There's Now A Flying Car In Japan – And It's Had Its First Test Flight

The Japanese government aims to have people zipping around in these by the 2030s.

Giving us major Back to the Future vibes, Japanese electronics firm NEC has unveiled a flying car which hovered steadily in the air for about a minute during its first test flight in Tokyo.

The large drone-like machine with four propellers hovered as high as 10ft at the event, which was held in a gigantic cage as a safety precaution in the Tokyo suburb of Abiko.

Preparations for the test flight – which included repeated checks on the machine and warnings to all reporters to wear helmets – took up more time than the two brief demonstrations of the car.

The Japanese government is behind the prototype, with a goal to have people zipping around in the flying cars by the 2030s.

Often called EVtol, for “electric vertical takeoff and landing” aircraft, a flying car is defined as an aircraft that is electric, or hybrid electric, with driverless capabilities, which can land and take off vertically.

The latest prototypes for flying cars – drones big enough to hold humans – are designed to better helicopters, which can be expensive to maintain, noisy to fly and require trained pilots. Flying cars also are being touted as useful machines for disaster relief.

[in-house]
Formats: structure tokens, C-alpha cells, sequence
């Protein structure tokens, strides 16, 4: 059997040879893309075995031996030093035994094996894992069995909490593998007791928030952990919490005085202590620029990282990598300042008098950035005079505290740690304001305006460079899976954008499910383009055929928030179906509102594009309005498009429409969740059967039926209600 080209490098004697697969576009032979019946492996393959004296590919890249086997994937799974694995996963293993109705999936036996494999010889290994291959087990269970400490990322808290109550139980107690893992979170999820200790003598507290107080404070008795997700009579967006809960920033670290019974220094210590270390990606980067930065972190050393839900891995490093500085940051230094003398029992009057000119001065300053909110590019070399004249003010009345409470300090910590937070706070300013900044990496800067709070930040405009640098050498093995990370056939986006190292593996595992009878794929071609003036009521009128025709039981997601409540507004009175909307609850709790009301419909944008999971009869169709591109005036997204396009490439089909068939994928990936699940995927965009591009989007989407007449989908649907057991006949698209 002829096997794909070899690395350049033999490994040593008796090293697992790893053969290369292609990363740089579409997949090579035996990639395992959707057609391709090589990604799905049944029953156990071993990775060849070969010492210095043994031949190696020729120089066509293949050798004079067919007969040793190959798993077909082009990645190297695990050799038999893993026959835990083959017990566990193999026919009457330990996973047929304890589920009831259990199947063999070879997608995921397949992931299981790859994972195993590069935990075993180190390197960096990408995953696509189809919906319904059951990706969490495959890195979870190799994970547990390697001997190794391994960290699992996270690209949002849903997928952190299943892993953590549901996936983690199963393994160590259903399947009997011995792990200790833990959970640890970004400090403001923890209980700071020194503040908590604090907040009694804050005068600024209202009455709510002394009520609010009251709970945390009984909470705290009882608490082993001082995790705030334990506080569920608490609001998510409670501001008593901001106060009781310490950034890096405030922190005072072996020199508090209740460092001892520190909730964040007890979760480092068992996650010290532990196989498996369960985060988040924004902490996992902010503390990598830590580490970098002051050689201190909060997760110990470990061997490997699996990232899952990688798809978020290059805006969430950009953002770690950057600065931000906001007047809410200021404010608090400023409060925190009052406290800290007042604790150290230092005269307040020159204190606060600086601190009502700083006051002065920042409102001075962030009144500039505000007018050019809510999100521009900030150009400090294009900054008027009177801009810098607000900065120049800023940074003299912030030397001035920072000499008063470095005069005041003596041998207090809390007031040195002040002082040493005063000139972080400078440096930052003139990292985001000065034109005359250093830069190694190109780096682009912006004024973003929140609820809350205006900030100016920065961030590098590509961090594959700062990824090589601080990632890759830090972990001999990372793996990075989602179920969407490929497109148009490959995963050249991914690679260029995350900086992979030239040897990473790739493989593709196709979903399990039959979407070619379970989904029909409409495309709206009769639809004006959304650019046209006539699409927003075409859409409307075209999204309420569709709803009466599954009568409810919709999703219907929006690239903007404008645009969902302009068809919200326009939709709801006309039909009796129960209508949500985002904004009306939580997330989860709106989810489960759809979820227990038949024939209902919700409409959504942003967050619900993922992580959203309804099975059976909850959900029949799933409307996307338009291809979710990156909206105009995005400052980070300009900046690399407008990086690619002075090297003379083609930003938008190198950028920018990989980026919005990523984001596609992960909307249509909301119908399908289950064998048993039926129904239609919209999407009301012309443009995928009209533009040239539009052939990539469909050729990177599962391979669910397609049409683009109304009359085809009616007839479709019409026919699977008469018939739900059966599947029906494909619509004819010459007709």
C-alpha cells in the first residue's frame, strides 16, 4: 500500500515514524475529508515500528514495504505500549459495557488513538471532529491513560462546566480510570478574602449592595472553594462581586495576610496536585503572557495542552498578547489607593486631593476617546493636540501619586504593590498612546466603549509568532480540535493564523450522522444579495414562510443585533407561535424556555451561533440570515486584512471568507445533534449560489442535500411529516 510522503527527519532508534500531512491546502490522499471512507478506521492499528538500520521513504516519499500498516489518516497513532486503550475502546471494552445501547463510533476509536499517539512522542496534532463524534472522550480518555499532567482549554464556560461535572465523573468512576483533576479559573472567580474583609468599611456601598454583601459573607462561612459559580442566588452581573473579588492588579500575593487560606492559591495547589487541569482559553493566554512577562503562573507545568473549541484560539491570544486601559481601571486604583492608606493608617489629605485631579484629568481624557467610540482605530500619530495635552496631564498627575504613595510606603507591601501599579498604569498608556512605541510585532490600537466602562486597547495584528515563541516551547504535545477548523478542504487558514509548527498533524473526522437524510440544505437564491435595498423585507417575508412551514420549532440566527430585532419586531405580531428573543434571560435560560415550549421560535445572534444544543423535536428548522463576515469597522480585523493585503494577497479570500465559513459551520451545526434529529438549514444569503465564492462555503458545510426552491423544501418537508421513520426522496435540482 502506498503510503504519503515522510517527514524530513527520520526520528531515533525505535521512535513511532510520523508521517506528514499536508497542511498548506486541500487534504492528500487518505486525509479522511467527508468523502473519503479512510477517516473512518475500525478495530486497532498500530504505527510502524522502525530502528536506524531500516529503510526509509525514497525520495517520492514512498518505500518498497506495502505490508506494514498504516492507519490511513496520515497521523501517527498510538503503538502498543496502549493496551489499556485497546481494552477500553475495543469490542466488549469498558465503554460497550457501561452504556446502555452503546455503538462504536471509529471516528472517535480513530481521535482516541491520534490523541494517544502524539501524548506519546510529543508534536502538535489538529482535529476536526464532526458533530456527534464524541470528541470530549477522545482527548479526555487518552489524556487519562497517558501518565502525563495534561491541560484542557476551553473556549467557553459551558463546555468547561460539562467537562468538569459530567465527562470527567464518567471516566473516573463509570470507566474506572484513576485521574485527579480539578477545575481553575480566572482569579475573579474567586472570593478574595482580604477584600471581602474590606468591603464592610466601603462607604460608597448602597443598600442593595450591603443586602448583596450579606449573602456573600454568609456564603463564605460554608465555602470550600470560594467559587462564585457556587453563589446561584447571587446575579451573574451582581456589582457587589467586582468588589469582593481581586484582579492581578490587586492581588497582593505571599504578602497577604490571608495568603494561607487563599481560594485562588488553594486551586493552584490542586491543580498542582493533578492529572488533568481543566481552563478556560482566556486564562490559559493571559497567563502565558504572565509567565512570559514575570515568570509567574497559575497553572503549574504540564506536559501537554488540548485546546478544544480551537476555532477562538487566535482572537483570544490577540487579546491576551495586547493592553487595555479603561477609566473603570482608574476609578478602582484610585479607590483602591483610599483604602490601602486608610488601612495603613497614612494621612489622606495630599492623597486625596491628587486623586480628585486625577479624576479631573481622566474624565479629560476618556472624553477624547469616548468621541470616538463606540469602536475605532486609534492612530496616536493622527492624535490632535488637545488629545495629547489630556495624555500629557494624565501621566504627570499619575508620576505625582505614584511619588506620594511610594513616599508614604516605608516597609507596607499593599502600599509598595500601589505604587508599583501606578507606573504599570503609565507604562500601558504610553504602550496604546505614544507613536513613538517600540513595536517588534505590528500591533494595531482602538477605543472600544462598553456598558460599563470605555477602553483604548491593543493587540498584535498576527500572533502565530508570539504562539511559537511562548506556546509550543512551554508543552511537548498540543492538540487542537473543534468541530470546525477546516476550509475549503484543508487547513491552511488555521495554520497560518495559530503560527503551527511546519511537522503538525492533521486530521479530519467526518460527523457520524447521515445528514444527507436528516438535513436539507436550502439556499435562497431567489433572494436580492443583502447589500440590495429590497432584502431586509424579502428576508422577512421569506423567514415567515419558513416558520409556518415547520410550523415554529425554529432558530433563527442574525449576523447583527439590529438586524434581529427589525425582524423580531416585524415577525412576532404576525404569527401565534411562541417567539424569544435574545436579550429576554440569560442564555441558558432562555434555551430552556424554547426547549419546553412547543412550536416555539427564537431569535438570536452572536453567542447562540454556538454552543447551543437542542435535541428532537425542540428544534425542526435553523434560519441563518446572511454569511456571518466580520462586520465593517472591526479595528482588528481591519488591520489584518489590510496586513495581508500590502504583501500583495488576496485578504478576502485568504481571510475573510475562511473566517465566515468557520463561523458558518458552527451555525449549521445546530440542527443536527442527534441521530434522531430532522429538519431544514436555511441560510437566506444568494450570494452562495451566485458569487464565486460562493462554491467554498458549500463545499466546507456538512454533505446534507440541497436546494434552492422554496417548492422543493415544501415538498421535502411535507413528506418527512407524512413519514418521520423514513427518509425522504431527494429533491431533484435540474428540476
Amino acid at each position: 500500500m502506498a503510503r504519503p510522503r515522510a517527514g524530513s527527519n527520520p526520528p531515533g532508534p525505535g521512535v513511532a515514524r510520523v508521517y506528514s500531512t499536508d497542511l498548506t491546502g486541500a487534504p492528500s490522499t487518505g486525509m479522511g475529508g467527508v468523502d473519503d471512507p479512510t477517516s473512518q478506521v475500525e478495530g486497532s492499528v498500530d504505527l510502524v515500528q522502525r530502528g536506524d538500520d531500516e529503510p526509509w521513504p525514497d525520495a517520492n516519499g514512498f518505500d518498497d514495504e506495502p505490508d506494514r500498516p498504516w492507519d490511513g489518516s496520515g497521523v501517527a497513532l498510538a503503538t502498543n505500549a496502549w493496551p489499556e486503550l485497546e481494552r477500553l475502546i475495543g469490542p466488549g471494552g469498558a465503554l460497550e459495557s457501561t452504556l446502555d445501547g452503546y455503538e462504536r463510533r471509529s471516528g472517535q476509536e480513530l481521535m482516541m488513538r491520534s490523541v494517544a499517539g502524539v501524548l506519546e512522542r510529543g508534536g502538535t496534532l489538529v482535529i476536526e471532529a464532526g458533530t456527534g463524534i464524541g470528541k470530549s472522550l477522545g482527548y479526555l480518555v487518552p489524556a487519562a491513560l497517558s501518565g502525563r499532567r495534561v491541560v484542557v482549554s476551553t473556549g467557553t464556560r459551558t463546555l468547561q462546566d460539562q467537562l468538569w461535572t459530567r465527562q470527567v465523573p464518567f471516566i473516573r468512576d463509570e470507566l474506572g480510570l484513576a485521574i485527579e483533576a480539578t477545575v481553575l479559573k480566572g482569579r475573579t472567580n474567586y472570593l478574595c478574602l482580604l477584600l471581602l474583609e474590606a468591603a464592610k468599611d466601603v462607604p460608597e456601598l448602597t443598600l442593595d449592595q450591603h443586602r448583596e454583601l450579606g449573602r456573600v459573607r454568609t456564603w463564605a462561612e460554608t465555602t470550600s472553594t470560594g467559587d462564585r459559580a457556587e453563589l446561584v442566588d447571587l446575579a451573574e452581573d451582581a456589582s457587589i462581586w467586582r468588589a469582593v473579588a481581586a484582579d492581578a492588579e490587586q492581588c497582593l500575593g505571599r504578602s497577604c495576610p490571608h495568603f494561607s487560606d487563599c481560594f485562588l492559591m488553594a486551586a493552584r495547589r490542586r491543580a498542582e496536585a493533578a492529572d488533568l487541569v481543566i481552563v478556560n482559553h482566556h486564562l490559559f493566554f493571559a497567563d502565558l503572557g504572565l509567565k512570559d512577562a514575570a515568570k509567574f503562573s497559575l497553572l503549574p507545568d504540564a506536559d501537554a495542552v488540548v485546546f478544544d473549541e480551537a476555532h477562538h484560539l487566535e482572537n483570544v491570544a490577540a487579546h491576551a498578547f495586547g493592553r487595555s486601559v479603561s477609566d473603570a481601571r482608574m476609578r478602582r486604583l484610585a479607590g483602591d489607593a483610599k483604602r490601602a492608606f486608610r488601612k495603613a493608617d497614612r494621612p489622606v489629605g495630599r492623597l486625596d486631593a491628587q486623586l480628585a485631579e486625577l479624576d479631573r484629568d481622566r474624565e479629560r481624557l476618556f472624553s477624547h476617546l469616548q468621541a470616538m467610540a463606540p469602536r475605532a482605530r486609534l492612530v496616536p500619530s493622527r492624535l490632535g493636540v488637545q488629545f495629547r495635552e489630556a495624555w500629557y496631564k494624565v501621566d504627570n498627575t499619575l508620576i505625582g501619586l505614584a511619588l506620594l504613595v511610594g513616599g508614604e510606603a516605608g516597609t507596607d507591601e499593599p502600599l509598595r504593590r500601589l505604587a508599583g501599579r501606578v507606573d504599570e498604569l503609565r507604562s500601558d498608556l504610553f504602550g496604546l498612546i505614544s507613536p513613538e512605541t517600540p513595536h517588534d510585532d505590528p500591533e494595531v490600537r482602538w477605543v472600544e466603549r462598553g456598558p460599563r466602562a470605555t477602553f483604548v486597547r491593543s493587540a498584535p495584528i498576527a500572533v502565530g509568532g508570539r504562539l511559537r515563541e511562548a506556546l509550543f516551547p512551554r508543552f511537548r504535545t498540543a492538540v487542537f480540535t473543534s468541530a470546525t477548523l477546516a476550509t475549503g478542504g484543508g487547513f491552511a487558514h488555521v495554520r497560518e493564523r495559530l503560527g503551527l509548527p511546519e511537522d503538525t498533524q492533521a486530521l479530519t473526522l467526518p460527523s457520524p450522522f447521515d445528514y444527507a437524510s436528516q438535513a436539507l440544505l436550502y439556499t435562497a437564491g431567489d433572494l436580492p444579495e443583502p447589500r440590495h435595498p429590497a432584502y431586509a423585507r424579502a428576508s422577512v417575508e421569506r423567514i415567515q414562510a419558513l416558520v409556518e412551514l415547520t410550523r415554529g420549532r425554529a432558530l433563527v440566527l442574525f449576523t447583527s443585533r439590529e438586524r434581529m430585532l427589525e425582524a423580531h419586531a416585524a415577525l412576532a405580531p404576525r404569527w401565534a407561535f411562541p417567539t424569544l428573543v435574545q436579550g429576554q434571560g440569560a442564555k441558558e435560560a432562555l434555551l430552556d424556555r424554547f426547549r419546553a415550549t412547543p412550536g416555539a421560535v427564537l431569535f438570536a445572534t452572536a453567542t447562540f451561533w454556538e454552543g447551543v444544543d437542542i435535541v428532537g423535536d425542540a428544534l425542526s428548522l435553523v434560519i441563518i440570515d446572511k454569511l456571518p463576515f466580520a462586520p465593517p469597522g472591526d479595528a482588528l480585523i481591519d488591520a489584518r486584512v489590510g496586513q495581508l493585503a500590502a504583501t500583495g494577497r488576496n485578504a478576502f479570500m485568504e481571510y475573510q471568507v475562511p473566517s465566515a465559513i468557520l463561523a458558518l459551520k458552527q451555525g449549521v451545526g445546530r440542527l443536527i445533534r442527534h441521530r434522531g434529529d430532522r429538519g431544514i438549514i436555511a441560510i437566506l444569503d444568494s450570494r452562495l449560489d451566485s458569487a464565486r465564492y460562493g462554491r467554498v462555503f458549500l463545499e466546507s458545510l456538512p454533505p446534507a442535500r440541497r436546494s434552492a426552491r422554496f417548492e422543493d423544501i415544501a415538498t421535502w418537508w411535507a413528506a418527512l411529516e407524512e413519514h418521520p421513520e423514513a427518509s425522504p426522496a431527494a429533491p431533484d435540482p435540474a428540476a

Part of the Japanese government-backed endeavour is a huge test course to be built in an area devastated by the 2011 tsunami and nuclear disasters in Fukushima in north-eastern Japan.

Mie, a prefecture in central Japan frequently used as a resort area by Hollywood celebrities, also hopes to use the flying cars to connect its various islands.

An earlier flying car tested by Japanese startup Cartivator crashed quickly in a 2017 demonstration. Cartivator chief executive Tomohiro Fukuzawa, who was at Monday’s demonstration, said its machines could now stay airborne for longer.

NEC is among the more than 80 sponsor companies for Cartivator’s flying car, which also include Toyota group companies and video game company Bandai Namco Holdings.

While the goal of flying cars is to deliver a seamless transition from driving to flight, huge hurdles remain such as battery life, the need for regulations, and safety concerns.

NEC officials said its flying car was designed to make deliveries on unmanned flights, but that the company’s technology could be used in other operations such as space travel and cyber security.

US ride-sharing and transportation network Uber is planning demonstrator flights in 2020 and commercial operations in 2023, and has chosen Dallas, Los Angeles and Melbourne as the first cities to offer what it calls Uber Air flights.

But Japanese officials say Japan has a good chance of emerging as a world leader if the government and the private sector work closely together.